On a day when Muhammad Ali is on all of our minds, we reached out to the authors of a recent (and excellent) book on Ali to get their thoughts on the Greatest of All Time.
Muhammad Ali: A Man, Not a King
By Randy Roberts and Johnny Smith
Muhammad Ali was an epic Shakespearean figure. He transcended sports and politics, achieving a cultural importance that was singular. No one else climbed to his level. No flesh and blood person compares to him. He said he was the King of the World, and many commentators have agreed. But it is crucial to remember that he was largely self-created, that, as he said, “Who made me is me.” Shakespeare understood that kings are also men. Speaking of Hamlet’s father, Horatio said, “I saw him once; he was a goodly king.” But Hamlet quickly corrects him: “He was a man, take him for all in all, I shall not look upon his like again.” That was Muhammad Ali. A man, not a king. But, my god, what a man!
Muhammad Ali introduced serious ideas into the world of sports. He courted controversy, changed directions, and was seldom rigorously consistent. But along the way he made people in America and around the world think about Christianity and Islam, racism and imperialism, war and peace. In his full life he addressed the most important ideas of the day.
On February 25, 1964, when he defeated Sonny Liston to become heavyweight champion, he shouted from the ring that he was “the king of the world.” That very notion, the sense of a wider world, was largely the result of his friendship with Malcolm X. The charismatic minister of the Nation of Islam, Malcolm taught young Cassius Clay, as he was then known, that he was the descendant of a race of kings, and that “white devils” had stolen their crowns, robbed them of their heritage, and shackled, enslaved, and abused them. It was for them, the downtrodden and the dispossessed, that the newly christened Muhammad Ali would speak. He would give them a voice and a champion. The morning after the fight, he told reporters at his press conference that he would be “the people’s champion.”
Fittingly, after he won the championship, he visited Harlem, where black fans gave him a hero’s welcome. “I could be living all exclusive, downtown, in some skyscraper,” he said, but he preferred being around his own people—working-class black folks who had limited education and little money. They could appreciate everything he had surmounted to became heavyweight champion of the world. His face broke into a wide smile when a crowd of children rushed toward him, shouting his name. For more than an hour, he signed autographs in the lobby. Throughout the week, he and Malcolm canvassed Harlem like two political candidates running for office on the same ticket. Ali enjoyed socializing with his adoring fans, ordinary citizens—the grassroots—bellhops, waiters, and factory workers. He loved these people because they loved him.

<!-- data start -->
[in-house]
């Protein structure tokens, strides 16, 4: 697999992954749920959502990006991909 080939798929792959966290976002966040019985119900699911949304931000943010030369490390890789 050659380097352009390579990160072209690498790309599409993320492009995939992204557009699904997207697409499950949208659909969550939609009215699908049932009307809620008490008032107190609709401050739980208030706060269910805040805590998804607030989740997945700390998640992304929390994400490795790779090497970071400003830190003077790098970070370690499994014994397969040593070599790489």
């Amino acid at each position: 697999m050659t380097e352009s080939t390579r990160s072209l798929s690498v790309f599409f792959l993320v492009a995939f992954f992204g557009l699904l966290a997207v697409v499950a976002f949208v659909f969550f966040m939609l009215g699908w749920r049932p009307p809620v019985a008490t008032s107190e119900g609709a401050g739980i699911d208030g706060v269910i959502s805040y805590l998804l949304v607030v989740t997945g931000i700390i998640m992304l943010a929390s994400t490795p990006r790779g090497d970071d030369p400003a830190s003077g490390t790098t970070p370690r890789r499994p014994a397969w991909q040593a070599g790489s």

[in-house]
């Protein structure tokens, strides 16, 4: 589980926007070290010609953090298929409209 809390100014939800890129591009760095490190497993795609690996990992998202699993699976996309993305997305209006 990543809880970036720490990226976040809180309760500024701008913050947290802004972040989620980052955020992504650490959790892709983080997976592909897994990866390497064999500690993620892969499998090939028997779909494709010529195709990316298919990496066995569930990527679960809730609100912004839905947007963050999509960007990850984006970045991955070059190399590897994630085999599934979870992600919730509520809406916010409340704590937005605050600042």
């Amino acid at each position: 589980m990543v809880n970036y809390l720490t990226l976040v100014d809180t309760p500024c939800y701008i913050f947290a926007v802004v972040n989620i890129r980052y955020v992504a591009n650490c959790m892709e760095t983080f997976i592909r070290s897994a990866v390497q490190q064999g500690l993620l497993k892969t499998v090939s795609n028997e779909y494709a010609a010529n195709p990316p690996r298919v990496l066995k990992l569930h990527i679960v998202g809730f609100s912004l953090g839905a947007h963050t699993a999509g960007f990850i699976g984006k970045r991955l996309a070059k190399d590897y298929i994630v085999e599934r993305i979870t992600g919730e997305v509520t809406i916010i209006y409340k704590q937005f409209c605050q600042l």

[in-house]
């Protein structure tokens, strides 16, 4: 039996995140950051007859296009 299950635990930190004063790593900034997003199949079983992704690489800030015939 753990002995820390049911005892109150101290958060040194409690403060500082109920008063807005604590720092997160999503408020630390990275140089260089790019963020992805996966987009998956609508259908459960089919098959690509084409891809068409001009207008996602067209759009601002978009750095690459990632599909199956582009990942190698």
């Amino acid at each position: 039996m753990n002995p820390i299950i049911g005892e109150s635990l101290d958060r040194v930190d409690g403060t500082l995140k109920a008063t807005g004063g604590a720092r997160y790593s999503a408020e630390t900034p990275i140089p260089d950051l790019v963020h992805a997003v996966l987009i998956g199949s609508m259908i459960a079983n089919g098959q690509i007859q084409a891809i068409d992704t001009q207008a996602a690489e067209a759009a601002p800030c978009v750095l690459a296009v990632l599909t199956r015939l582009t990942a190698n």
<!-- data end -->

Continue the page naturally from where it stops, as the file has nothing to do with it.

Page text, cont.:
And throughout his life he continued to represent the poorest and least powerful. In 1991 New York Mayor David Dinkins celebrated Thomas Hauser’s biography Muhammad Ali: His Life and Times, written in cooperation with Ali, with a reception on the lawn of Gracie Mansion. Midway through the event Dinkins invited Ali into the mansion to meet some deep-pocketed donors. As Ali entered the mansion he turned toward the kitchen. Dinkins touched his arm, looking toward the donors, said, “There’s some important people here, Muhammad.” Looking toward the kitchen, Ali answered, “There’s some important people in there too.”
Throughout his life he judged people by the quality of their character, not the cut of their clothes. He was the kindest to those who had the least, the most comforting to those who most needed a kind work.
Randy Roberts, Distinguished Professor of History at Purdue University, and Johnny Smith, Assistant Professor of History at Georgia Tech, are the authors of Blood Brothers: The Fatal Friendship Between Muhammad Ali and Malcolm X (Basic Books, 2016.)